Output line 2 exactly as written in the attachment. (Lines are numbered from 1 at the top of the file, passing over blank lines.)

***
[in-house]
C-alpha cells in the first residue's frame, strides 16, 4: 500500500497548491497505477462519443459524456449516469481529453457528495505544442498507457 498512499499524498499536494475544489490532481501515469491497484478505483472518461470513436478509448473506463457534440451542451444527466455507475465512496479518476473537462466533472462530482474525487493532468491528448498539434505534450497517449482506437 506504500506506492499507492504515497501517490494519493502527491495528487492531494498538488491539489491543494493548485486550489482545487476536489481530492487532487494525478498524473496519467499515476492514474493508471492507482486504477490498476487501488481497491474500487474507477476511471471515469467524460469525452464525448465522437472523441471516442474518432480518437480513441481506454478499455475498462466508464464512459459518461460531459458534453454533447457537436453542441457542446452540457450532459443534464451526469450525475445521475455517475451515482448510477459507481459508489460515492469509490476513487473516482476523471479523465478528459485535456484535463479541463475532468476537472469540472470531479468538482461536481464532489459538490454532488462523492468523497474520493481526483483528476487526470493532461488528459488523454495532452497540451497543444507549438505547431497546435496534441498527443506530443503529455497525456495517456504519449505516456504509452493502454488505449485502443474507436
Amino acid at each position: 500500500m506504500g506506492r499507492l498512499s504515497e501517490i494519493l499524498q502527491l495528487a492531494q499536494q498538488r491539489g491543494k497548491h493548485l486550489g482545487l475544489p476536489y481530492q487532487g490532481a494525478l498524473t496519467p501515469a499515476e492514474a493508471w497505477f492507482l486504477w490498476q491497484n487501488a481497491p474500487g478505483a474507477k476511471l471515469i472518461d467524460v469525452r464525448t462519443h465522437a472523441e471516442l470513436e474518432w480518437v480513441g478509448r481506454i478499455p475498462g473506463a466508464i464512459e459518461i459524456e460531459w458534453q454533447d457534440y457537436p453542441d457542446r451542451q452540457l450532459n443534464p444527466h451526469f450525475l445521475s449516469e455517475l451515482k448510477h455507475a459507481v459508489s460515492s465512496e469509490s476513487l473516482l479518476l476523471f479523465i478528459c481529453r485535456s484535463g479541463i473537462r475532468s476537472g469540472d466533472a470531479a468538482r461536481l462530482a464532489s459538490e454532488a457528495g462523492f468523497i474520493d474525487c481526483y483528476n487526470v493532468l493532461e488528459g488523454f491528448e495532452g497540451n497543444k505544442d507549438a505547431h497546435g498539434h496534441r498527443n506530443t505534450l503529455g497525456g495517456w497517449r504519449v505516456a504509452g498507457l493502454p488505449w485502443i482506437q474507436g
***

C-alpha cells in the first residue's frame, strides 16, 4: 500500500497548491497505477462519443459524456449516469481529453457528495505544442498507457 498512499499524498499536494475544489490532481501515469491497484478505483472518461470513436478509448473506463457534440451542451444527466455507475465512496479518476473537462466533472462530482474525487493532468491528448498539434505534450497517449482506437 506504500506506492499507492504515497501517490494519493502527491495528487492531494498538488491539489491543494493548485486550489482545487476536489481530492487532487494525478498524473496519467499515476492514474493508471492507482486504477490498476487501488481497491474500487474507477476511471471515469467524460469525452464525448465522437472523441471516442474518432480518437480513441481506454478499455475498462466508464464512459459518461460531459458534453454533447457537436453542441457542446452540457450532459443534464451526469450525475445521475455517475451515482448510477459507481459508489460515492469509490476513487473516482476523471479523465478528459485535456484535463479541463475532468476537472469540472470531479468538482461536481464532489459538490454532488462523492468523497474520493481526483483528476487526470493532461488528459488523454495532452497540451497543444507549438505547431497546435496534441498527443506530443503529455497525456495517456504519449505516456504509452493502454488505449485502443474507436